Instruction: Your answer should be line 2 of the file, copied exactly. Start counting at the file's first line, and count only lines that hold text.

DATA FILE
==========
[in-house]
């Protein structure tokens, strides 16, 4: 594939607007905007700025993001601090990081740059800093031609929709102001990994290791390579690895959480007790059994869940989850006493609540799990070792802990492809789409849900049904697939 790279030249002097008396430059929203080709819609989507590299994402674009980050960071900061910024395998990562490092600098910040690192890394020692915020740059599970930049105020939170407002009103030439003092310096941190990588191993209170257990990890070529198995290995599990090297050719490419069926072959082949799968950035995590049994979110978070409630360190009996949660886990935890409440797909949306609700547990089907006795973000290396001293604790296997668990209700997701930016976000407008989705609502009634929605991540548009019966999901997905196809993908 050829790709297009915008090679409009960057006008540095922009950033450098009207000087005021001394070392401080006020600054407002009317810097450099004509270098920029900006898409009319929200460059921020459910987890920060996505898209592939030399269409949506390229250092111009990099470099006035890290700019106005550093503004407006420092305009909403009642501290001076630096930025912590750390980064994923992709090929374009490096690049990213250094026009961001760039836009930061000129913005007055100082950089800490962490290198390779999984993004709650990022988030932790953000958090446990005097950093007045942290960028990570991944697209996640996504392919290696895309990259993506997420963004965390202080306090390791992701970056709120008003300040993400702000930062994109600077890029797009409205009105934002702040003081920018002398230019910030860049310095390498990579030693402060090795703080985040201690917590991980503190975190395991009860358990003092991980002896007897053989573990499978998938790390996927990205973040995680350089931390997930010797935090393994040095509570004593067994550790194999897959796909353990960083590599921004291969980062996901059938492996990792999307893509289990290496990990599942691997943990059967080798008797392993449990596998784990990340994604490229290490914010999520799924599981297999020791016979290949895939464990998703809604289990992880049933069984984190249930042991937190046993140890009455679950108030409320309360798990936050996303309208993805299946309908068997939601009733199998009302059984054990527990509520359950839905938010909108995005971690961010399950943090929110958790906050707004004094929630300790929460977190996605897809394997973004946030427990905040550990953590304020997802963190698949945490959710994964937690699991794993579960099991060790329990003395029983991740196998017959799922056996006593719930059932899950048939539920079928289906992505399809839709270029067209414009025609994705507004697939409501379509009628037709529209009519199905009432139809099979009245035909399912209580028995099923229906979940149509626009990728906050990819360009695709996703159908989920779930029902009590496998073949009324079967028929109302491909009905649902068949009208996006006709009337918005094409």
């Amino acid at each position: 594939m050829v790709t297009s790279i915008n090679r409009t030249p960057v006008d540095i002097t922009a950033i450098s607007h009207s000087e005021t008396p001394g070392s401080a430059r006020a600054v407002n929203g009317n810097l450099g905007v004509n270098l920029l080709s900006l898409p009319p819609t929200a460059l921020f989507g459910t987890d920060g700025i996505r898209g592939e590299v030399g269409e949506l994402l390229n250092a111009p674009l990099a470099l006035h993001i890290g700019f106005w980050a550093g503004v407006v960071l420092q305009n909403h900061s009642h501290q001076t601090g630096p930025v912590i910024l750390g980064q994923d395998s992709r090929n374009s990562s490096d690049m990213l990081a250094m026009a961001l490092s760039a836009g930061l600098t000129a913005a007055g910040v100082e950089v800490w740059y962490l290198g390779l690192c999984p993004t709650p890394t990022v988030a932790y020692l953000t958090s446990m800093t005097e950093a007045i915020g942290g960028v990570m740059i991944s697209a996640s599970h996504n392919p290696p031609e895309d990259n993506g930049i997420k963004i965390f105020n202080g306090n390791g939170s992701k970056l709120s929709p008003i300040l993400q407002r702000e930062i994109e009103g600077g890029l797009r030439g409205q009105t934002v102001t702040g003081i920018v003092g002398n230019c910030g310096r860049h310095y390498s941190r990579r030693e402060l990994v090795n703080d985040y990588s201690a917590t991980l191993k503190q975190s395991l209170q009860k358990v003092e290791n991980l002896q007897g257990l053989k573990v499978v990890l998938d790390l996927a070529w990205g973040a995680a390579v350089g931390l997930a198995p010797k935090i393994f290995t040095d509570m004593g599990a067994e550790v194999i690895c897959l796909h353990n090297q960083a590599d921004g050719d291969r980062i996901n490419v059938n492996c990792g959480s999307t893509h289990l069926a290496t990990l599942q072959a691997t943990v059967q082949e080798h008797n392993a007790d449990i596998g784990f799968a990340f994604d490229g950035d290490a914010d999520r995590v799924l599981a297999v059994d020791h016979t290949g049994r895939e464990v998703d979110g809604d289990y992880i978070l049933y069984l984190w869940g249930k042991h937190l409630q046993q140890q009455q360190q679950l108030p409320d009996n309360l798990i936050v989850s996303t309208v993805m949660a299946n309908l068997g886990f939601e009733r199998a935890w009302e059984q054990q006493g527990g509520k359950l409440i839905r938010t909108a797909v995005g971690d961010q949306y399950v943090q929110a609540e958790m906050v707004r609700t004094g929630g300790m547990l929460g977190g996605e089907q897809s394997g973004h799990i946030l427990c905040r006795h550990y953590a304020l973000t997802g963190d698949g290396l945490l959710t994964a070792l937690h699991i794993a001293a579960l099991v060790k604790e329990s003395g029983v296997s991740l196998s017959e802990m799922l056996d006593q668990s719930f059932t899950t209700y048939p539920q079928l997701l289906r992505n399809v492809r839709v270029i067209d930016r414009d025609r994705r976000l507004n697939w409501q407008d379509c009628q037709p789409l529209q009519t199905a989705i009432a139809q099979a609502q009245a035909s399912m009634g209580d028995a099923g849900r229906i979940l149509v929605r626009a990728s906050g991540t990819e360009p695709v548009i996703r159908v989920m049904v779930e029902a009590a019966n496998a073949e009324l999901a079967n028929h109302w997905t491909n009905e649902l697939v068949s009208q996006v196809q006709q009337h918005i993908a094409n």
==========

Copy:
């Protein structure tokens, strides 16, 4: 594939607007905007700025993001601090990081740059800093031609929709102001990994290791390579690895959480007790059994869940989850006493609540799990070792802990492809789409849900049904697939 790279030249002097008396430059929203080709819609989507590299994402674009980050960071900061910024395998990562490092600098910040690192890394020692915020740059599970930049105020939170407002009103030439003092310096941190990588191993209170257990990890070529198995290995599990090297050719490419069926072959082949799968950035995590049994979110978070409630360190009996949660886990935890409440797909949306609700547990089907006795973000290396001293604790296997668990209700997701930016976000407008989705609502009634929605991540548009019966999901997905196809993908 050829790709297009915008090679409009960057006008540095922009950033450098009207000087005021001394070392401080006020600054407002009317810097450099004509270098920029900006898409009319929200460059921020459910987890920060996505898209592939030399269409949506390229250092111009990099470099006035890290700019106005550093503004407006420092305009909403009642501290001076630096930025912590750390980064994923992709090929374009490096690049990213250094026009961001760039836009930061000129913005007055100082950089800490962490290198390779999984993004709650990022988030932790953000958090446990005097950093007045942290960028990570991944697209996640996504392919290696895309990259993506997420963004965390202080306090390791992701970056709120008003300040993400702000930062994109600077890029797009409205009105934002702040003081920018002398230019910030860049310095390498990579030693402060090795703080985040201690917590991980503190975190395991009860358990003092991980002896007897053989573990499978998938790390996927990205973040995680350089931390997930010797935090393994040095509570004593067994550790194999897959796909353990960083590599921004291969980062996901059938492996990792999307893509289990290496990990599942691997943990059967080798008797392993449990596998784990990340994604490229290490914010999520799924599981297999020791016979290949895939464990998703809604289990992880049933069984984190249930042991937190046993140890009455679950108030409320309360798990936050996303309208993805299946309908068997939601009733199998009302059984054990527990509520359950839905938010909108995005971690961010399950943090929110958790906050707004004094929630300790929460977190996605897809394997973004946030427990905040550990953590304020997802963190698949945490959710994964937690699991794993579960099991060790329990003395029983991740196998017959799922056996006593719930059932899950048939539920079928289906992505399809839709270029067209414009025609994705507004697939409501379509009628037709529209009519199905009432139809099979009245035909399912209580028995099923229906979940149509626009990728906050990819360009695709996703159908989920779930029902009590496998073949009324079967028929109302491909009905649902068949009208996006006709009337918005094409």